Taking care of yourself has never been more important now that you are pregnant. Staying healthy during pregnancy is all up to you. It is of great importance to learn about the many ways to keep you and your baby as healthy as possible.
Your very first step in protecting the health of your unborn child and yourself is to get regular prenatal care. Call your health care provider to schedule an appointment. Your first examination should be during the first 6 to 8 weeks of pregnancy, usually about when your menstrual period is 2 to 4 weeks late.
What will happen on this first visit?
• Your health care provider will figure out how many weeks pregnant you are. He or she will base this number on a physical examination and the date of your last period. • Your health care provider will use this information to predict your delivery date (an ultrasound sometime during your pregnancy will verify the date).
How often will you see your health care provider after the first visit? If you are healthy and have no complicating risk factors, you will see your health care provider:
• Every 4 weeks until the 28th week of pregnancy • Then every 2 weeks until 36 weeks • Then once a week until delivery
What will happen during the subsequent health care provider visits?
You can expect your health care provider to:
• Check your weight and blood pressure • Check the growth and development of your baby
How does the health care provider determine the growth and development of the baby?
During your visits he or she will:
• Feel your abdomen • Listen for the fetal heartbeat starting during the second trimester • Measure your belly
What else can you expect your health care provider to do during the span of your pregnancy?
You will have prenatal tests that include:
• Blood tests • Urine tests • Cervical tests • At least one ultrasound
What health care options are available for pregnant women today?
There are several health care options that include:
• Obstetricians/gynecologist (also known as OB/GYNs, who are doctors who specialize in pregnancy and childbirth and women’s health care) • Family practitioners (are doctors who provide a variety of services for patients of all ages and in some cases, this includes obstetrical care) • Certified nurse-midwives: An advanced practice nurse specializing in women’s health care needs, prenatal care, labor and delivery, and postpartum care for “normal” pregnancies.
If you decide to see a midwife, you should look for one with formal training and who is certified in the field.
As long as you are healthy and there are no risk complications associated with your pregnancy any of the above choices are good. However, nurse-midwives need to have a doctor for the delivery. A doctor will be able to handle unexpected problems that may arise or a cesarean section.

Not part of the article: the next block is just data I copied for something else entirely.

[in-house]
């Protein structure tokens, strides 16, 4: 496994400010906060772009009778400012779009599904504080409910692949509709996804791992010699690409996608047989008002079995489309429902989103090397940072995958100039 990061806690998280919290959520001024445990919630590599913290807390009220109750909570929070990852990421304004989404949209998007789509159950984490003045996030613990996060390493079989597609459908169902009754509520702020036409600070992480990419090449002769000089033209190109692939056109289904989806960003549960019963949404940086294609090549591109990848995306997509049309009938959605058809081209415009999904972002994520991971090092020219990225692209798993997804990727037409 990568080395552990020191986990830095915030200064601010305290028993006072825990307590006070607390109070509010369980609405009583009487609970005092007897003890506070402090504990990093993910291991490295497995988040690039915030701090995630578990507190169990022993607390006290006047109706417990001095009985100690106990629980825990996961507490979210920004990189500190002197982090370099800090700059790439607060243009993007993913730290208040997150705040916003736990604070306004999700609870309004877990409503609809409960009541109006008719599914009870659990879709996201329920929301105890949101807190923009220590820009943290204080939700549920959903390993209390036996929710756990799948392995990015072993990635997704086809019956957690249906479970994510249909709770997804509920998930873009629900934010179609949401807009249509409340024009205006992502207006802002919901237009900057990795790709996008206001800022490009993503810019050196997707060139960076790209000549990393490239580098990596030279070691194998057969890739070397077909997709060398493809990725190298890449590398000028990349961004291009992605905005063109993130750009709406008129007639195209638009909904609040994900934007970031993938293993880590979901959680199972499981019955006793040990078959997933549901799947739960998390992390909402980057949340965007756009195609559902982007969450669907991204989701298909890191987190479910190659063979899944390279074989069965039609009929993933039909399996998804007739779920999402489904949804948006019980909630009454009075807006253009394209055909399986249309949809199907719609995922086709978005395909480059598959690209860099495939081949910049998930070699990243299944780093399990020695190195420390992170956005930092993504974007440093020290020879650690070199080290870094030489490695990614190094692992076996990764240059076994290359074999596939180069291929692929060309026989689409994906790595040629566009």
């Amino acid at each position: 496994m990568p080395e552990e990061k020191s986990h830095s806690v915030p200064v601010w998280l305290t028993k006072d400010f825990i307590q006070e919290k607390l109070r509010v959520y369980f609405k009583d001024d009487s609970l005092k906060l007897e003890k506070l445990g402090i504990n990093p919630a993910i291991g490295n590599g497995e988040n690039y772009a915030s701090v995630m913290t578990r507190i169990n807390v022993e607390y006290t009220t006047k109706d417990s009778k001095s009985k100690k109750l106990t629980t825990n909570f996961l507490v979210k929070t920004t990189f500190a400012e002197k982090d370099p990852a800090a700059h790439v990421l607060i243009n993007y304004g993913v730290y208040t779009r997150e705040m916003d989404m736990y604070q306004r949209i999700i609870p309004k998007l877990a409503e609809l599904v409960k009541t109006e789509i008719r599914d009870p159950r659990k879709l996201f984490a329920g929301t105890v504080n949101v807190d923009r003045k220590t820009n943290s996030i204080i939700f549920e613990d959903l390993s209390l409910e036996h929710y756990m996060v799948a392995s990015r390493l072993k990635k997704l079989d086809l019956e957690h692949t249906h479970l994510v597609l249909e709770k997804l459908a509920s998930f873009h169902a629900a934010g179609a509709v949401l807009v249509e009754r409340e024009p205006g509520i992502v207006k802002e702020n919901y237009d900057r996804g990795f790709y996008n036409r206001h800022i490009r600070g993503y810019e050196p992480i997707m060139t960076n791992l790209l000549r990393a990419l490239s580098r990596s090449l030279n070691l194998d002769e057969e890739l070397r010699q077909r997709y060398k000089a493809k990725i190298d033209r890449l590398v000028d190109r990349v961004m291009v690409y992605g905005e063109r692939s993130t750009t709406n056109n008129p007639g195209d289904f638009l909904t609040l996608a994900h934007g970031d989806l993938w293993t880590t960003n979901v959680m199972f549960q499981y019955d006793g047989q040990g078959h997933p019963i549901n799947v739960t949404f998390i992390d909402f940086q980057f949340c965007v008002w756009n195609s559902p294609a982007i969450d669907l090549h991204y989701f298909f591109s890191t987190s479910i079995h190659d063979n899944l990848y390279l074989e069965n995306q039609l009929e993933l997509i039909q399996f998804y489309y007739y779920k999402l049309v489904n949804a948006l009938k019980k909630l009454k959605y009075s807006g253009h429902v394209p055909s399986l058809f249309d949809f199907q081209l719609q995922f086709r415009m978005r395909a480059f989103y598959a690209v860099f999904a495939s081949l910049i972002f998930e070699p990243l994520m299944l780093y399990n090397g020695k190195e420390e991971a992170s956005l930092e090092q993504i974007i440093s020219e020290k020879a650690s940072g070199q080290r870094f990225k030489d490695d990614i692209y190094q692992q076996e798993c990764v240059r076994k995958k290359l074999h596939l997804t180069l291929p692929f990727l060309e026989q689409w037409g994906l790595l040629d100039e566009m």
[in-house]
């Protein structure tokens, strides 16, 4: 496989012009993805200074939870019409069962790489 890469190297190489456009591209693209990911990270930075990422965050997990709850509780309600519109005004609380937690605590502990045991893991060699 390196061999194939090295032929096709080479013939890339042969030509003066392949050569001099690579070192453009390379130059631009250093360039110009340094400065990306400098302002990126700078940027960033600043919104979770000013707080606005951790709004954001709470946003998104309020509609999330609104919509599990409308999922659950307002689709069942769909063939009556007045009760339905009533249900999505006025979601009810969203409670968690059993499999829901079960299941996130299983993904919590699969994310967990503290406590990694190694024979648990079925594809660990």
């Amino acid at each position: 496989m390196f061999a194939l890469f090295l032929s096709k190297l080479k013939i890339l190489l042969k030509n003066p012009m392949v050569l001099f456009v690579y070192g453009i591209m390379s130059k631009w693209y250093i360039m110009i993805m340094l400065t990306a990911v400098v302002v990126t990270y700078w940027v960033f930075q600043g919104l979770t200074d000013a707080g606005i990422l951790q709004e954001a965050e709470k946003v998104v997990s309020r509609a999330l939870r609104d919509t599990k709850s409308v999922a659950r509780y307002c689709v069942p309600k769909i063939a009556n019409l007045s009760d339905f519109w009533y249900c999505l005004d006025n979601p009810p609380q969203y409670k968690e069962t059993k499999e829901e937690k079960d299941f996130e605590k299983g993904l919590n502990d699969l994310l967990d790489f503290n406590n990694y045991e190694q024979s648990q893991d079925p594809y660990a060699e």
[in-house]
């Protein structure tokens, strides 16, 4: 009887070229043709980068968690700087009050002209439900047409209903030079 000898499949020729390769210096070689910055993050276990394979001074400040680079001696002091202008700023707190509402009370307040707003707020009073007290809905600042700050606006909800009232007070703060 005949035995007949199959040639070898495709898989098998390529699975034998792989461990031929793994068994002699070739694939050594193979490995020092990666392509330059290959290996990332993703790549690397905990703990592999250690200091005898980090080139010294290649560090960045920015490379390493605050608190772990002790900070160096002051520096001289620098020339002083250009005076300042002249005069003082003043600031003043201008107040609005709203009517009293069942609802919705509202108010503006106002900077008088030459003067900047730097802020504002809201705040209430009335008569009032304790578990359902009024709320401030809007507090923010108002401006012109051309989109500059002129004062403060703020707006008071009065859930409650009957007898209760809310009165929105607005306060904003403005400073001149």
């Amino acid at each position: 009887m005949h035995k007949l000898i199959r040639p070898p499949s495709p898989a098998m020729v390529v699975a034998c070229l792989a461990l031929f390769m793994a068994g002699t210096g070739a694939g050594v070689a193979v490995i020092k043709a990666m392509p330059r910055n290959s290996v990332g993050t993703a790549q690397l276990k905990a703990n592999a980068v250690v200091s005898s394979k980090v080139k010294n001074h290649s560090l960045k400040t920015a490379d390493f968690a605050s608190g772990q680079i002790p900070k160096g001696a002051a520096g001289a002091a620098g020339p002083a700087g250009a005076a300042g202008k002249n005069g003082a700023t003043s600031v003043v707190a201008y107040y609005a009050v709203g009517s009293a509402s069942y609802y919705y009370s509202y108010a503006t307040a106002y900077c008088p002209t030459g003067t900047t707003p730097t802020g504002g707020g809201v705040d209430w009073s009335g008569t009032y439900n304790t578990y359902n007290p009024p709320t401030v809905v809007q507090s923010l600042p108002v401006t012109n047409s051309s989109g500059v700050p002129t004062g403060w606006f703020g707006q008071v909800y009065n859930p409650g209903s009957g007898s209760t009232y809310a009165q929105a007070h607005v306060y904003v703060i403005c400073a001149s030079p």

Nutrition and Supplements during Pregnancy
On the average you will need about 300 extra calories per day. This is especially true later in your pregnancy when your baby grows quickly. If you start out a pregnancy very thin or you are carrying twins, expect to need even more calories per day. However, if you are overweight, your health care provider may advise you to consume fewer extra calories.
Pregnancy is a time more than ever in your life to eat healthy. It is very important to make sure your calories come from nutritious foods. You want every bite you eat to contribute to your baby’s growth and development as well as to your own health and well being. Don’t fill yourself with junk foods and leave no room for the foods that can actually benefit you at this time. Concentrate upon a well-balanced diet that includes the dietary guidelines such as:
If you stick with the above you will most likely get the nutrients you need, however, you will most definitely need “more” of the essential nutrients such as calcium, iron and folic acid during your pregnancy. You can expect your health care provider to prescribe prenatal vitamins. Don’t be fooled by the prenatal vitamins and think this is all you need. Prenatal vitamins are only to “supplement” your already healthy diet and are not meant to be your only source of much-needed nutrients.
Calcium is always important for women, however, during pregnancy, your growing baby’s calcium demands are high as well. Your health care provider will most likely prescribe prenatal vitamins that contain some extra calcium. Other good sources of calcium include:
• Low-fat dairy products including milk, cheese, and yogurt • Calcium-fortified products, including orange juice, soy milk, and cereals • Dark green vegetables including spinach, kale, and broccoli • Tofu • Dried beans • Almonds
Continued in Part 2
Source: Nemours Foundation Online
Disclaimer: These statements have not been evaluated by the Food and Drug Administration. The information in this article is not intended to diagnose, treat, cure or prevent any disease. All health concerns should be addressed by a qualified health care professional.
By Connie Limon
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